This West London based automotive parts supplier entered a Company Voluntary Arrangement (CVA) in October 2016. The company’s creditors agreed a scheme for the company to repay them £418,000 over 5 years.
The company continued trading successfully initially, but faced additional external commercial pressures outside of its direct control. Currency exchange rate fluctuations meant it became more expensive to purchase supplies from outside the UK, some key suppliers had tightened credit terms and continued Brexit uncertainty meant that the board lacked confidence in the future of the company.
Having been in a CVA for 3 years and having repaid £265,000 to creditors over that period, the board decided that it needed to try and exit the CVA early to provide necessary confidence to the company’s bankers, suppliers and customers. It proposed an early settlement to creditors by means of a full and final CVA dividend payment of £90,000. This meant that the company could exit the CVA and all the stakeholders could be confident that the company would have a bright future moving forward.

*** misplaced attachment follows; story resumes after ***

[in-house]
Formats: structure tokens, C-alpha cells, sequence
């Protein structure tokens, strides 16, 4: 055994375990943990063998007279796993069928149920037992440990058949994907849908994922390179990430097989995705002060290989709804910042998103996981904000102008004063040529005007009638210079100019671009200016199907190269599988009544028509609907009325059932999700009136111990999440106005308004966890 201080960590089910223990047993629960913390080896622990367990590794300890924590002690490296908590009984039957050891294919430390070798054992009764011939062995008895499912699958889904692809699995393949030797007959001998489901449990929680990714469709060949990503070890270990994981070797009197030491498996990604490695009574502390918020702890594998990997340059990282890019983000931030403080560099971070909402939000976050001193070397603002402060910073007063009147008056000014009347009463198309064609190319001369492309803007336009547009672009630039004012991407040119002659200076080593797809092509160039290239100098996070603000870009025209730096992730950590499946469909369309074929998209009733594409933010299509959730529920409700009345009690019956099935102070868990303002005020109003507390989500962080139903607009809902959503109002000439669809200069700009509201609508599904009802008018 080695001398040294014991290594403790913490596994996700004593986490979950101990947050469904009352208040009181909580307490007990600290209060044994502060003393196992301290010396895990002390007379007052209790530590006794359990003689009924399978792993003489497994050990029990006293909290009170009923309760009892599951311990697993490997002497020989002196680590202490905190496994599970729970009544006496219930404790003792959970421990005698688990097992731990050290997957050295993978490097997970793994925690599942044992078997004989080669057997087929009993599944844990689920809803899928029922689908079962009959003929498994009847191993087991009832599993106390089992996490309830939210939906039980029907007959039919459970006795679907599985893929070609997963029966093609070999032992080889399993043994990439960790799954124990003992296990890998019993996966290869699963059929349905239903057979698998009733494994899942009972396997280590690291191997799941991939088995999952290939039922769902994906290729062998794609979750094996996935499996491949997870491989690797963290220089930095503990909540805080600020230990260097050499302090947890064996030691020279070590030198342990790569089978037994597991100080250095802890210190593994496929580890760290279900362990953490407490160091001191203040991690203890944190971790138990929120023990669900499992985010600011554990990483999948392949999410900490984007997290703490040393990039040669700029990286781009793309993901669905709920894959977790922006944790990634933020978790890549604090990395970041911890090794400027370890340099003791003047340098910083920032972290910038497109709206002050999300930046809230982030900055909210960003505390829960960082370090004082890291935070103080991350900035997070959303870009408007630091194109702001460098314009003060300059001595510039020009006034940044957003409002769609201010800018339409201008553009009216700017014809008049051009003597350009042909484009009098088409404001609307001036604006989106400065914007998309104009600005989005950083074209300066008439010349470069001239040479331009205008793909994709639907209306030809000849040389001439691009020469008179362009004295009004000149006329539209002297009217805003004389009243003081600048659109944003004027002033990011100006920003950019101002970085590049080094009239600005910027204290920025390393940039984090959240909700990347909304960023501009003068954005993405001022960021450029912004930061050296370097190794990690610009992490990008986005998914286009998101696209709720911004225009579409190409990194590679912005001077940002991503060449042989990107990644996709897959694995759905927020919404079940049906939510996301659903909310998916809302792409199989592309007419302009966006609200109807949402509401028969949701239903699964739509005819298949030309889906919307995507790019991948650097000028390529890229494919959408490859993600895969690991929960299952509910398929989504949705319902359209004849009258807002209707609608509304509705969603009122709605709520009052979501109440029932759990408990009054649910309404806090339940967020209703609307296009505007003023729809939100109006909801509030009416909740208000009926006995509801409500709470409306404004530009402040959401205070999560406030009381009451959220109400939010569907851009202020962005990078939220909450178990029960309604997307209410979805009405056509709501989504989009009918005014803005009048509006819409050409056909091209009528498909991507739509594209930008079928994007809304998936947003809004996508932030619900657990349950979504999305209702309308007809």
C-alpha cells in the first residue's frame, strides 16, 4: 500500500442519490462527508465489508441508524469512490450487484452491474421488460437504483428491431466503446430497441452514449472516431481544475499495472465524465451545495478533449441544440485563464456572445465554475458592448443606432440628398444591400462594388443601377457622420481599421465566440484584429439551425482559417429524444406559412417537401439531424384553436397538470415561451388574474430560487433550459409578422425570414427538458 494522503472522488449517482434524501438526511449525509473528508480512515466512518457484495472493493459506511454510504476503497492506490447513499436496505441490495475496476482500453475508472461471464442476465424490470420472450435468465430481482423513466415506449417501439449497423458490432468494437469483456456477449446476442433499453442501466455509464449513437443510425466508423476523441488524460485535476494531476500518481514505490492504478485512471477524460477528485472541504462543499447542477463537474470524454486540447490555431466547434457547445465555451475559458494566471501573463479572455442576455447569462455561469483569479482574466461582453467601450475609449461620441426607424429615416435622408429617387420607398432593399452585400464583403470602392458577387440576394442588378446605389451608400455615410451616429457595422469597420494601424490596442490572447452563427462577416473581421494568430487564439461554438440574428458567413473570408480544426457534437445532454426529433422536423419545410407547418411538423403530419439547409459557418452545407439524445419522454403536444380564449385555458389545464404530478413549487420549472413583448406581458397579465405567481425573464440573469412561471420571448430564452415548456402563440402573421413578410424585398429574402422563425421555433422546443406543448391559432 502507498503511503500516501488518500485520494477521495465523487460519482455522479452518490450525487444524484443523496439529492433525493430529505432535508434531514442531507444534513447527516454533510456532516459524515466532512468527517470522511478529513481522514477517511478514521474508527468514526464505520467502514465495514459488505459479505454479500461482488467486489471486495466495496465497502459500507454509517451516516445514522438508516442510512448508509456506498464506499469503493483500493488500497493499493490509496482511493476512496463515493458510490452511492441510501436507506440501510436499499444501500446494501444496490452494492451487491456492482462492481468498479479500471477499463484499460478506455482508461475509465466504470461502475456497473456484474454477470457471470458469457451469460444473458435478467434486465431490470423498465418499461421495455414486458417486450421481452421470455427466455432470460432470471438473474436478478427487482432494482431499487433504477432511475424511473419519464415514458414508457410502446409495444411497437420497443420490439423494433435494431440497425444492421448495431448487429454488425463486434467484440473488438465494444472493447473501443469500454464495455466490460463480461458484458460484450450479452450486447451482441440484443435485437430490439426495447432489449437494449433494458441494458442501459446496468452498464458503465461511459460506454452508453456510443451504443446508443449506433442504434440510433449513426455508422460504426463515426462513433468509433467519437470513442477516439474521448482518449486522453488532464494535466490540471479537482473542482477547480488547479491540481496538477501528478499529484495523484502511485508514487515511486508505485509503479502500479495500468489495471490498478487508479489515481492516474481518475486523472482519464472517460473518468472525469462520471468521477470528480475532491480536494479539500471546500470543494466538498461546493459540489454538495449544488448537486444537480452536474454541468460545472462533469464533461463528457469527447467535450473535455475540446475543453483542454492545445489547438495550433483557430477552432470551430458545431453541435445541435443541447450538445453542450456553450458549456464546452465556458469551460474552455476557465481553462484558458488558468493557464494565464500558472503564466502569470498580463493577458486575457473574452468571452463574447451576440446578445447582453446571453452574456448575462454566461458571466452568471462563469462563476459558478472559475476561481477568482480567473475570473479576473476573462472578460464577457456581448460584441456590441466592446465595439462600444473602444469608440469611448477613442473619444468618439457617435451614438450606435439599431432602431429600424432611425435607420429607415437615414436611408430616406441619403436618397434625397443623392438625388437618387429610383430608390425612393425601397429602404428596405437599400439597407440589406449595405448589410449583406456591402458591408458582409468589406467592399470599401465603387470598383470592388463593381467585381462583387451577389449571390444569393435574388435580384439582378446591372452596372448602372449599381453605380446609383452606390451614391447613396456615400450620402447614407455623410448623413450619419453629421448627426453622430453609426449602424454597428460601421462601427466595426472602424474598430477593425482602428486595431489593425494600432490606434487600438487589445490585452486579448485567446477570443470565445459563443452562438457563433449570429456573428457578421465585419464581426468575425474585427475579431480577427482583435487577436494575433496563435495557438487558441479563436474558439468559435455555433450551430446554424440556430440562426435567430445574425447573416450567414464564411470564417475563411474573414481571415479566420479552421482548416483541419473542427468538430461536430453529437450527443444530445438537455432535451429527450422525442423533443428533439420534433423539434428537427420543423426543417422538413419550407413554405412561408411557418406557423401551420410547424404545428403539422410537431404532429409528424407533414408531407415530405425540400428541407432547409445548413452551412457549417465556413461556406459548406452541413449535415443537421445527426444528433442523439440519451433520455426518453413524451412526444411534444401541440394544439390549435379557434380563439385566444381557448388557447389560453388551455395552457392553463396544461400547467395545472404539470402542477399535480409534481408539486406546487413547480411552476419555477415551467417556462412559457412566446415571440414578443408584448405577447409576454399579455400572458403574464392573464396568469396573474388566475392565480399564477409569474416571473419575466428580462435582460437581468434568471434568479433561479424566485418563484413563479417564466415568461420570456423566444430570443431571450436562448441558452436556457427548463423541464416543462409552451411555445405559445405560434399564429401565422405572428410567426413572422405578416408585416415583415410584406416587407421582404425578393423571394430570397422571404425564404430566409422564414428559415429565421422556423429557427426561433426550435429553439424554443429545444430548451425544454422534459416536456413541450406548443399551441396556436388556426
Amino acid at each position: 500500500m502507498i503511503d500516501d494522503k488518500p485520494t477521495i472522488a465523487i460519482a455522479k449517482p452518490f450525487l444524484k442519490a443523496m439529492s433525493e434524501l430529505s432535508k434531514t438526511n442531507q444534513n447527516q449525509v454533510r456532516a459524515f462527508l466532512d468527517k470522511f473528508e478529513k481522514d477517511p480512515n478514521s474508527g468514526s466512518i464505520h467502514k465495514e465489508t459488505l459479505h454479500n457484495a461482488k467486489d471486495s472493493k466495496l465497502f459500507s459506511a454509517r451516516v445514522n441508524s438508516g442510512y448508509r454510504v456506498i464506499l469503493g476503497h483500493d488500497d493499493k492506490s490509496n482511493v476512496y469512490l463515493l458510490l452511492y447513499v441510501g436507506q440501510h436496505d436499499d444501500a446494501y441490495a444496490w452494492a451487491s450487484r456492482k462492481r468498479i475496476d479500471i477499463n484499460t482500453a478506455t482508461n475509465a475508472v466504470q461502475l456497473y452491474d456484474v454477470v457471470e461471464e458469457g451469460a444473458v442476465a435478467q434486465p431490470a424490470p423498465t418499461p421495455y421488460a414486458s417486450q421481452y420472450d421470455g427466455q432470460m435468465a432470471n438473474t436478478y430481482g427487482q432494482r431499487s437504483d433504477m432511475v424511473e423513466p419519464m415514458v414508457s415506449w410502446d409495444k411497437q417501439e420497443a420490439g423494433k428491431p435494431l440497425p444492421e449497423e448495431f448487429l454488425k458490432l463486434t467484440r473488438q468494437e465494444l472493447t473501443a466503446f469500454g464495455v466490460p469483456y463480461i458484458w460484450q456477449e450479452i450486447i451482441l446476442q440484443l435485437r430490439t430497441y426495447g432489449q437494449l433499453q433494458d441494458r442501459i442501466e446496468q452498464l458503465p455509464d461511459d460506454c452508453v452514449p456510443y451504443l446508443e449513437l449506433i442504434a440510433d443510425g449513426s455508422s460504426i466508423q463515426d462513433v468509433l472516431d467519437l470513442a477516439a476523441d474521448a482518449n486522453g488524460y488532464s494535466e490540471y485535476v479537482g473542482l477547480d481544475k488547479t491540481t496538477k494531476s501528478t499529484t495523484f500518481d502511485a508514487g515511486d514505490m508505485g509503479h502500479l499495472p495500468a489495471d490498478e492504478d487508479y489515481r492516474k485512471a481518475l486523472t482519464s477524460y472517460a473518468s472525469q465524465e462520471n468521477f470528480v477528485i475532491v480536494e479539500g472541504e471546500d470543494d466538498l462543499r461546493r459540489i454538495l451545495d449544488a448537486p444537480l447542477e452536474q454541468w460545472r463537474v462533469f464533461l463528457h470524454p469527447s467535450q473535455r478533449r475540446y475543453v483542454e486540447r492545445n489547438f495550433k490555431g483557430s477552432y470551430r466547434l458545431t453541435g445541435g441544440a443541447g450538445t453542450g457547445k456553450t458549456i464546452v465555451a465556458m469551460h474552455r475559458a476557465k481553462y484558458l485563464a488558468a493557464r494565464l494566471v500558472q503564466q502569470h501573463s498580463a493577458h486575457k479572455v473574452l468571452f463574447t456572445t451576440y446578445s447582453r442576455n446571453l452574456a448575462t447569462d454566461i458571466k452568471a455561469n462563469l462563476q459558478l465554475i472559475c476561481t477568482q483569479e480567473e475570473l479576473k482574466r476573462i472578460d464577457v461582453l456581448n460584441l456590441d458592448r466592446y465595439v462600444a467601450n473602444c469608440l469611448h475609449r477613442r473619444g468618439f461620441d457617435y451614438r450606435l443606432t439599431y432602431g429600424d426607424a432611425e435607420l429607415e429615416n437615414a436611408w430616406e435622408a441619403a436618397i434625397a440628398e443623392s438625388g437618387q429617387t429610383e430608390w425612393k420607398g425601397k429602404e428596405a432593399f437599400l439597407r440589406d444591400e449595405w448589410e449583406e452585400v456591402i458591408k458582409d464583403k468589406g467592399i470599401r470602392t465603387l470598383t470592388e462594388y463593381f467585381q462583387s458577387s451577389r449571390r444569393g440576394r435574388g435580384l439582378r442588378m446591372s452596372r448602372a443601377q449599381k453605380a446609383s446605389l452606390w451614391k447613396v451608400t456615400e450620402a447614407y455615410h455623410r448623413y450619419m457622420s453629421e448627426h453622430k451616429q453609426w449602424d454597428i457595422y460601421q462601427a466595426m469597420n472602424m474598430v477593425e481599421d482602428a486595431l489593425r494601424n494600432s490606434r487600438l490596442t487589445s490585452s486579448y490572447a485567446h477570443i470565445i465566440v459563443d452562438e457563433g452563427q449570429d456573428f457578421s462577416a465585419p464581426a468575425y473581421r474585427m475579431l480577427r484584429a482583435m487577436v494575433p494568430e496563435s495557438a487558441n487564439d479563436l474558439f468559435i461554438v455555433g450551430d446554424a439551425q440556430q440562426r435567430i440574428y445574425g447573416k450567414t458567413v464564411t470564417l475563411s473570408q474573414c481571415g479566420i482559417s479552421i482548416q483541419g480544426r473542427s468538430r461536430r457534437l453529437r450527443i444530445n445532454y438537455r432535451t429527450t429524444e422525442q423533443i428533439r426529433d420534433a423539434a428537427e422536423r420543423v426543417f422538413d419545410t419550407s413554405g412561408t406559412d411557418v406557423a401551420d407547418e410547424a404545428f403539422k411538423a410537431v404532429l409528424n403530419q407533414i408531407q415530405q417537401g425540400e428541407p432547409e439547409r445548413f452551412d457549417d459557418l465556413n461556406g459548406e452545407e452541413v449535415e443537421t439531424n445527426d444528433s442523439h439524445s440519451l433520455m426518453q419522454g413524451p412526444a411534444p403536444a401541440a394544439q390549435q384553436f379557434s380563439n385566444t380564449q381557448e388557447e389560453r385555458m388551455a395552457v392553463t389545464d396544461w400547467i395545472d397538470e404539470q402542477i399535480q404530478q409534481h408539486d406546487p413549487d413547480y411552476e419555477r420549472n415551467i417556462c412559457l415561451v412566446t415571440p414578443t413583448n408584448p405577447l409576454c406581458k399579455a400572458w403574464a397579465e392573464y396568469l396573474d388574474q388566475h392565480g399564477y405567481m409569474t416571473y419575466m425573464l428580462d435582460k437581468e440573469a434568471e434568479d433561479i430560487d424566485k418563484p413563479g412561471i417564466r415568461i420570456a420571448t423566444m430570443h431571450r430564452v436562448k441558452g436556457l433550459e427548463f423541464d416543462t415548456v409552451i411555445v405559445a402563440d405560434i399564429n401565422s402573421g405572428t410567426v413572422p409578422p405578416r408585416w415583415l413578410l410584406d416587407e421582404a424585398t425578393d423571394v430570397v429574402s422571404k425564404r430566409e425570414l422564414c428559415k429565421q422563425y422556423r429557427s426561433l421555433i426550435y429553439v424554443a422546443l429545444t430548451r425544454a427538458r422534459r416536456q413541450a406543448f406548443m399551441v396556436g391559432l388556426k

The CVA Supervisor put the early settlement proposal to creditors, who voted to accept the offer, as a full and final dividend payment. The creditors received a total of £355,000 instead of the previously agreed £418,000 but it did mean they got paid two years earlier than they were expecting. They obviously preferred to accept a 15% ‘discount’ for an early settlement.
Categories: What is a CVA or Company voluntary arrangement?